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gluten-free Flour Question


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21 replies to this topic

#1 Kirian

 
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Posted 21 October 2006 - 06:00 PM

I made an awesome mac & cheese tonight using Tinkyada. My recipe calls for flour. I used Bob's Red Mill gluten-free All Purpose Baking Flour. It really tasted great, but my tounge/mouth feels funny now. I looked at the package and saw that it does contain tapicoa flour. I have read about people having this problem with that.

So, my question is does anyone have a reccomendation as to which flour/flours that may work well in this. I have a GREAT health food store and can get just about any flour in packages there.

Also as I am just starting out with gluten-free flours I really don't know which ones would work best in a recipe. Is there any really good guide as to how to combine and use some of them and when it is good to use certain flours? Looking at the flours on the shelve at my health food store leaves me overwhelmed! :blink:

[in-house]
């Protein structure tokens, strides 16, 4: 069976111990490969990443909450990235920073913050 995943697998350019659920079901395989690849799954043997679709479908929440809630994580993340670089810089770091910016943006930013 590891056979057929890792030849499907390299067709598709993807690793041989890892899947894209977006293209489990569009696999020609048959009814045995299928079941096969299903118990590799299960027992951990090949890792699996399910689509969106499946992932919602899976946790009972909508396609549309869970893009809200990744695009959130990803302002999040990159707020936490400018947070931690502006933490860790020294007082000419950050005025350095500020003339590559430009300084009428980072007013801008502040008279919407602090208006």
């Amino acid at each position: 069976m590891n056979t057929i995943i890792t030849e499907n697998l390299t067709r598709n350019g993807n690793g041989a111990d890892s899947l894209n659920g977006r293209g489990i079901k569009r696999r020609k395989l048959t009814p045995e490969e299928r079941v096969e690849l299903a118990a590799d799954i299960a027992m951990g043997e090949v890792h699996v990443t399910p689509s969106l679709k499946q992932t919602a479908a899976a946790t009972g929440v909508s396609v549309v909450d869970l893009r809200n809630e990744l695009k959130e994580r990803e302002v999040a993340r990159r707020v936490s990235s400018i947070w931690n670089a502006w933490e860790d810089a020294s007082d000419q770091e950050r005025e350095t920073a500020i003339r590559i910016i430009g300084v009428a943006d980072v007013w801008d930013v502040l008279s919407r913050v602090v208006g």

THANKS! :D
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#2 Fiddle-Faddle

 
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Posted 21 October 2006 - 06:37 PM

Hi, Kirian,

Welcom abaoard!

I use plain old cornstarch with good results. I think potato starch would work just fine, too. Isn't Tinkyada great? I can't tell hte difference between it and the gluteny stuff!

For flour blends, it depends on what you are sensitive to. A lot of mixes call for tapioca starch, but there are some that don't. Roben Ryberg has a book out that calls for only cornstarch and potato starch for every recipe in the book!

I use Annalise Roberts' Gluten Free Baking Classics for just about everything that calls for flour, anbd she has one mix for cookies and cakes and another for breads and pizza crust. She has awebsite with some recipes on it--I think it's www.foodphilosopher.com but I might have it wrong, so if it doesn't work, try googling it and see what you find.

Good luck and happy cooking!
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#3 Kirian